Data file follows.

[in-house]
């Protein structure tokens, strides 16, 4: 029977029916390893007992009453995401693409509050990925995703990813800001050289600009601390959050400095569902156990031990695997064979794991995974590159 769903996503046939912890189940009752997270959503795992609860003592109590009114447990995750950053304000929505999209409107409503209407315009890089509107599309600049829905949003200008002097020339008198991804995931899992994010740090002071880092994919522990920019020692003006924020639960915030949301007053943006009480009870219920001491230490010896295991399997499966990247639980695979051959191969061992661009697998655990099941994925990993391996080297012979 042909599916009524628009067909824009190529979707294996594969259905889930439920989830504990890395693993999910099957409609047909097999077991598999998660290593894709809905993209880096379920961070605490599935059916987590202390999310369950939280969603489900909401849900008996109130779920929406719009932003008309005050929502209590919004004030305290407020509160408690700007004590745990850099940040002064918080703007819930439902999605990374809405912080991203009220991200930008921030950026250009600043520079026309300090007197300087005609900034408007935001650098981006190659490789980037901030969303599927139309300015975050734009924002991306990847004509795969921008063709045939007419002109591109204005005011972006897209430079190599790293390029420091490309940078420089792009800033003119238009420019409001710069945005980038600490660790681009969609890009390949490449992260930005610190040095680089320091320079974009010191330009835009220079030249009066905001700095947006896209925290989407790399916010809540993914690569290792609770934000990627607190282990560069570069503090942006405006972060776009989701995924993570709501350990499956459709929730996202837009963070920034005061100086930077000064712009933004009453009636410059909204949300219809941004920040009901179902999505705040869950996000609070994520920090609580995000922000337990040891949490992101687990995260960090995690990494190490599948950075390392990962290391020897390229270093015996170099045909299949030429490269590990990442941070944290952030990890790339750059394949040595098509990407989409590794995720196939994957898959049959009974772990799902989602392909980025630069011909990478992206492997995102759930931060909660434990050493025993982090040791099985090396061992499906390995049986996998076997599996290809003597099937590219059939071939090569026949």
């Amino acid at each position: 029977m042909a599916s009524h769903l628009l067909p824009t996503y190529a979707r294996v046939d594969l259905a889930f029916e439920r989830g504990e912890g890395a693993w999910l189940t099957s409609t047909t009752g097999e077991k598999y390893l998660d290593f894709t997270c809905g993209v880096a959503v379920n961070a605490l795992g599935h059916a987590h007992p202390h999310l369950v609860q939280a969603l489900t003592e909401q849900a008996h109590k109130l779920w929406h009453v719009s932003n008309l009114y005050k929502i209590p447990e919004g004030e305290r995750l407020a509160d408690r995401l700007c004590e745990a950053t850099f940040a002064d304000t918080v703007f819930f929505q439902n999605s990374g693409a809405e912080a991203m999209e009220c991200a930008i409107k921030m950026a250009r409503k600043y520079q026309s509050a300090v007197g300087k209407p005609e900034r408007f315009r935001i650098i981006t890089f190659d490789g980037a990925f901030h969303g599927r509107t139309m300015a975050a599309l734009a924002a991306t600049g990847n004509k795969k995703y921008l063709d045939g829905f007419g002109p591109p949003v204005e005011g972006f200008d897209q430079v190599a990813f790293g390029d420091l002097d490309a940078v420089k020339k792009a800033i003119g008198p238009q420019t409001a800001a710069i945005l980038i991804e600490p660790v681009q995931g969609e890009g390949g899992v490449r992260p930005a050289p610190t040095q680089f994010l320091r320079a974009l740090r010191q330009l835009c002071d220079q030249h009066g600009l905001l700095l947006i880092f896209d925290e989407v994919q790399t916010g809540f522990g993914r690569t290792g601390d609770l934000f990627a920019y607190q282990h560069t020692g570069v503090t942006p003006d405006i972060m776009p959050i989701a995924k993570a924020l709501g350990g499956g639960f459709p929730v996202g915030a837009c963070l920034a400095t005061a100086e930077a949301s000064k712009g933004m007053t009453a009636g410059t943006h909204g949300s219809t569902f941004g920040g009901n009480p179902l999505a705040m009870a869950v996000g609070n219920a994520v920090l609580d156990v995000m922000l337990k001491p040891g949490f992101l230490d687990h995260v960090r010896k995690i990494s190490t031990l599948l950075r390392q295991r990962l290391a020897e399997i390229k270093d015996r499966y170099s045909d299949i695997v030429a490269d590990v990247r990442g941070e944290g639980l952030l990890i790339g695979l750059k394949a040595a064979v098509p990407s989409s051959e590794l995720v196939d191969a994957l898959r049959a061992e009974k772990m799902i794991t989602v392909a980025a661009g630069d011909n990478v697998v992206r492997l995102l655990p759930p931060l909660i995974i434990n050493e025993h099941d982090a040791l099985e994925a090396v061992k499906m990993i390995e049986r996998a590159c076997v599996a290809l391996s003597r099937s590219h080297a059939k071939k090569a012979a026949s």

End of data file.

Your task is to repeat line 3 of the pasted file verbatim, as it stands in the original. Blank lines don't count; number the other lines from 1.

């Amino acid at each position: 029977m042909a599916s009524h769903l628009l067909p824009t996503y190529a979707r294996v046939d594969l259905a889930f029916e439920r989830g504990e912890g890395a693993w999910l189940t099957s409609t047909t009752g097999e077991k598999y390893l998660d290593f894709t997270c809905g993209v880096a959503v379920n961070a605490l795992g599935h059916a987590h007992p202390h999310l369950v609860q939280a969603l489900t003592e909401q849900a008996h109590k109130l779920w929406h009453v719009s932003n008309l009114y005050k929502i209590p447990e919004g004030e305290r995750l407020a509160d408690r995401l700007c004590e745990a950053t850099f940040a002064d304000t918080v703007f819930f929505q439902n999605s990374g693409a809405e912080a991203m999209e009220c991200a930008i409107k921030m950026a250009r409503k600043y520079q026309s509050a300090v007197g300087k209407p005609e900034r408007f315009r935001i650098i981006t890089f190659d490789g980037a990925f901030h969303g599927r509107t139309m300015a975050a599309l734009a924002a991306t600049g990847n004509k795969k995703y921008l063709d045939g829905f007419g002109p591109p949003v204005e005011g972006f200008d897209q430079v190599a990813f790293g390029d420091l002097d490309a940078v420089k020339k792009a800033i003119g008198p238009q420019t409001a800001a710069i945005l980038i991804e600490p660790v681009q995931g969609e890009g390949g899992v490449r992260p930005a050289p610190t040095q680089f994010l320091r320079a974009l740090r010191q330009l835009c002071d220079q030249h009066g600009l905001l700095l947006i880092f896209d925290e989407v994919q790399t916010g809540f522990g993914r690569t290792g601390d609770l934000f990627a920019y607190q282990h560069t020692g570069v503090t942006p003006d405006i972060m776009p959050i989701a995924k993570a924020l709501g350990g499956g639960f459709p929730v996202g915030a837009c963070l920034a400095t005061a100086e930077a949301s000064k712009g933004m007053t009453a009636g410059t943006h909204g949300s219809t569902f941004g920040g009901n009480p179902l999505a705040m009870a869950v996000g609070n219920a994520v920090l609580d156990v995000m922000l337990k001491p040891g949490f992101l230490d687990h995260v960090r010896k995690i990494s190490t031990l599948l950075r390392q295991r990962l290391a020897e399997i390229k270093d015996r499966y170099s045909d299949i695997v030429a490269d590990v990247r990442g941070e944290g639980l952030l990890i790339g695979l750059k394949a040595a064979v098509p990407s989409s051959e590794l995720v196939d191969a994957l898959r049959a061992e009974k772990m799902i794991t989602v392909a980025a661009g630069d011909n990478v697998v992206r492997l995102l655990p759930p931060l909660i995974i434990n050493e025993h099941d982090a040791l099985e994925a090396v061992k499906m990993i390995e049986r996998a590159c076997v599996a290809l391996s003597r099937s590219h080297a059939k071939k090569a012979a026949s």